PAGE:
ECONOMY/HOMELESSNESS/HOUSING/JOBS/TRUMP EXECUTIVE ORDERS: “By the authority vested in me as President by the Constitution and the laws of the United States of America, it is hereby ordered as follows…
For many Americans, access to affordable housing is becoming far too difficult. Rising housing costs are forcing families to dedicate larger shares of their monthly incomes to housing. In 2017, approximately 37 million renter and owner households spent more than 30 percent of their incomes on housing, with more than 18 million spending more than half of their incomes on housing. Between 2001 and 2017, the number of renter households allocating more than half of their incomes toward rent increased by nearly 45 percent. These rising costs are leaving families with fewer resources for necessities such as food, healthcare, clothing, education, and transportation, negatively affecting their quality of life and hindering their access to economic opportunity.
Driving the rise in housing costs is a lack of housing supply to meet demand. Federal, State, local, and tribal governments impose a multitude of regulatory barriers — laws, regulations, and administrative practices — that hinder the development of housing… These regulatory barriers increase the costs associated with development, and, as a result, drive down the supply of affordable housing. They are the leading factor in the growth of housing prices across metropolitan areas in the United States. Many of the markets with the most severe shortages in affordable housing contend with the most restrictive State and local regulatory barriers to development.
These regulatory barriers impede our Nation’s economic growth. Hardworking American families struggle to live in markets where there is an insufficient supply of housing — even in markets generating a significant number of jobs. One recent study suggests that certain regulatory restrictions on housing supply have forced workers to live far away from high-productivity areas with the best available jobs, creating a geographic misallocation of labor between cities that may have decreased the annual economic growth rate in the United States by 36 percent between 1964 and 2009.
Low- and middle-income Americans are often hit the hardest by regulatory barriers to housing development. High housing costs place strains on household budgets, limit educational opportunities, impair workforce mobility, slow job creation, and increase financial risks. Furthermore, studies have consistently identified high housing prices as a primary determinant of homelessness, and research has directly linked more stringent housing market regulation to higher homelessness rates.
To help these populations, in 2018, the Federal Government invested more than $46 billion in rental assistance programs for low-income families — much of which grows at approximately 3 percent per annum while assisting a fixed number of households. The Federal Government provides additional housing support through the tax code, with over $9.1 billion in tax expenditures in Low-Income Housing Tax Credits (LIHTC) to developers of low-income housing. Generally, these Federal tax dollars are focused disproportionately on areas with high-cost and highly regulated housing markets.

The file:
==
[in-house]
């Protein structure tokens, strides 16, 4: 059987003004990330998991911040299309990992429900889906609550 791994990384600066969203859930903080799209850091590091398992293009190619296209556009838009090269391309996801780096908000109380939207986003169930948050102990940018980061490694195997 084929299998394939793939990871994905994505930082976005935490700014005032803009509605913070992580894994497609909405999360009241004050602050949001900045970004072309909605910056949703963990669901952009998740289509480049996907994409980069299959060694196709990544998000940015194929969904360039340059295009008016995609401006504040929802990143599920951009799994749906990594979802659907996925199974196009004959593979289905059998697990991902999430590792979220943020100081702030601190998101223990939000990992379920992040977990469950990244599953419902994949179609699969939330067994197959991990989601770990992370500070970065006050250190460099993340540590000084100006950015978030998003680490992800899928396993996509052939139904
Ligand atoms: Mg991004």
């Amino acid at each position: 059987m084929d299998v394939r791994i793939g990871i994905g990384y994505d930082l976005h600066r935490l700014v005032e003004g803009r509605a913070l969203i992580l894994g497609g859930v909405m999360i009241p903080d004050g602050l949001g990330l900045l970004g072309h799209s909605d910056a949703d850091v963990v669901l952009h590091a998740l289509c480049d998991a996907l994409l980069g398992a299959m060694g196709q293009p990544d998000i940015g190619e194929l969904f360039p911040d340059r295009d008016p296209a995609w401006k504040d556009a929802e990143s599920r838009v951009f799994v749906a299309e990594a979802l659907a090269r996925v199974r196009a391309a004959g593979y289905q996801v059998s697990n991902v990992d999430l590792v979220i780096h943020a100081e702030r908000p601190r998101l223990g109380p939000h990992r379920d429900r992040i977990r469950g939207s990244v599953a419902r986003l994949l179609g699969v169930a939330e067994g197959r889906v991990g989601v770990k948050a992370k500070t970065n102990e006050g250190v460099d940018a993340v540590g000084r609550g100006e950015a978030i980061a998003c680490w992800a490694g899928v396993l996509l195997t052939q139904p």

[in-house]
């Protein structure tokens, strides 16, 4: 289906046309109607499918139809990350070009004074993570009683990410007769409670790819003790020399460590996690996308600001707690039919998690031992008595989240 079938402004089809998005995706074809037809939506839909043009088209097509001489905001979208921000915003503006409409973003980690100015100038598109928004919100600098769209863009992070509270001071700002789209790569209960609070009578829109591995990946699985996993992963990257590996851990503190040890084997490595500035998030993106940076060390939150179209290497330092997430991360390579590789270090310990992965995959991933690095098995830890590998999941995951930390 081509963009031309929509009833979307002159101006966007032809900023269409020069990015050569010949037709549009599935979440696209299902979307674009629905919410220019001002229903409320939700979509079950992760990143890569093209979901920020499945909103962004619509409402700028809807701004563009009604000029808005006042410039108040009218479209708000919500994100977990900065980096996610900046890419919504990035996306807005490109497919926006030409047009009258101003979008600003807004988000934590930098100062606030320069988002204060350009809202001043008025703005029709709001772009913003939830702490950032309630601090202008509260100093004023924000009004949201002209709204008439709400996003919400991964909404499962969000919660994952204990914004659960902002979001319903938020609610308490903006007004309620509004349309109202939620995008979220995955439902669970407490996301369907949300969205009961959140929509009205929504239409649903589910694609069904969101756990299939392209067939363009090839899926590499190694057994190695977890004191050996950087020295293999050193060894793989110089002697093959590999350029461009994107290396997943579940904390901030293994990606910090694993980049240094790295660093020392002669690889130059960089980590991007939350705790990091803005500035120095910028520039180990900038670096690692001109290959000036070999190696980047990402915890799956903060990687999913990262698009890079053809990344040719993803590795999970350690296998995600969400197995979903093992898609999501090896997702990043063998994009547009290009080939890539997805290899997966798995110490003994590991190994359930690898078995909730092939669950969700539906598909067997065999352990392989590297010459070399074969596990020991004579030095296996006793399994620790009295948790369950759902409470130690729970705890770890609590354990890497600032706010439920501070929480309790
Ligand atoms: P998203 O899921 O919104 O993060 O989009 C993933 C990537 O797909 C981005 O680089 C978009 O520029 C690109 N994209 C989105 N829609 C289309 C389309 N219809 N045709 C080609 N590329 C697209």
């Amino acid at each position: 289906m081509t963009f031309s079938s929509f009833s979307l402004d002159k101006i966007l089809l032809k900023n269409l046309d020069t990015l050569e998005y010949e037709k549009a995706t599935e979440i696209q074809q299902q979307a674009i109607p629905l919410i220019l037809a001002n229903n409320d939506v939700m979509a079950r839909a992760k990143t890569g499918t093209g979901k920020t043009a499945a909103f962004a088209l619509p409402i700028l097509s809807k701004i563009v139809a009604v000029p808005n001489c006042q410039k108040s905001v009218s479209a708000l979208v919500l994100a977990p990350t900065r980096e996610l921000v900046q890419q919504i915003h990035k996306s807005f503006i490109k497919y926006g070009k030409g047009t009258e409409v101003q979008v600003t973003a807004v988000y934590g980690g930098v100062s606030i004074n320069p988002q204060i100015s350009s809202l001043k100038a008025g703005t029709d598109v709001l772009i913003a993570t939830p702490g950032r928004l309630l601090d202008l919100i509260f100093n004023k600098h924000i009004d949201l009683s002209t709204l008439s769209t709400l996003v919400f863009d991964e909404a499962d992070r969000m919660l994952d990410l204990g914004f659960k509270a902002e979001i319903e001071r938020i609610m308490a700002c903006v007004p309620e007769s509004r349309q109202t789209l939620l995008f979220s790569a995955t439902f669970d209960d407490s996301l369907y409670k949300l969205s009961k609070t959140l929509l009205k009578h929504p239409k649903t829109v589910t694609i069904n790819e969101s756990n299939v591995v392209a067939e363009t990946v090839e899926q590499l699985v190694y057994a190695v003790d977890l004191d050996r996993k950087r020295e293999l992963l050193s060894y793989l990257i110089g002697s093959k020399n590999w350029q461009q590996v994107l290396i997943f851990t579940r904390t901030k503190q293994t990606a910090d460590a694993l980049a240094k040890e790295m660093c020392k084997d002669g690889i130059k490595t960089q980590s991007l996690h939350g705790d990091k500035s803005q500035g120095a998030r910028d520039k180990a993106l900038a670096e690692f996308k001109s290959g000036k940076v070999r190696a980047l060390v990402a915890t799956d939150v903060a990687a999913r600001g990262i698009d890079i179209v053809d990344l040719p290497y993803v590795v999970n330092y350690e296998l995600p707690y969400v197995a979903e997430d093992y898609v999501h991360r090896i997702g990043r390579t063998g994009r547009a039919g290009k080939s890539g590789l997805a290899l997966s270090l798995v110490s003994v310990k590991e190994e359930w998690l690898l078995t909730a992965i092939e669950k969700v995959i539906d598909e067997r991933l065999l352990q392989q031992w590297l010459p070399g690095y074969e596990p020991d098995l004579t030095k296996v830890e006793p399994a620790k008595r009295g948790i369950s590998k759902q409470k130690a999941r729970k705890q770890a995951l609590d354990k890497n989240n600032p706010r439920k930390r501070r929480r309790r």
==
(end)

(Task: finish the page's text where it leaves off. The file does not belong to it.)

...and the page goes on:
But to improve housing affordability in a truly sustainable manner, we need innovative solutions — not simply increases in spending and subsidies for Federal housing. These solutions must address the regulatory barriers that are inhibiting the development of housing. If we fail to act, Federal subsidies will only continue to mask the true cost of these onerous regulatory barriers, and, as a result, many Americans will not be able to access the opportunities they deserve…
It shall be the policy of my Administration to work with Federal, State, local, tribal, and private sector leaders to address, reduce, and remove the multitude of overly burdensome regulatory barriers that artificially raise the cost of housing development and help to cause the lack of housing supply. Increasing the supply of housing by removing overly burdensome regulatory barriers will reduce housing costs, boost economic growth, and provide more Americans with opportunities for economic mobility. In addition, it will strengthen American communities and the quality of services offered in them by allowing hardworking Americans to live in or near the communities they serve…
There is hereby established a White House Council on Eliminating Regulatory Barriers to Affordable Housing (Council).”
-Donald Trump, “Executive Order Establishing a White House Council on Eliminating Regulatory Barriers to Affordable Housing,” whitehouse.gov, June 25, 2019
[Note: Read the full Executive Order signed by Donald Trump.]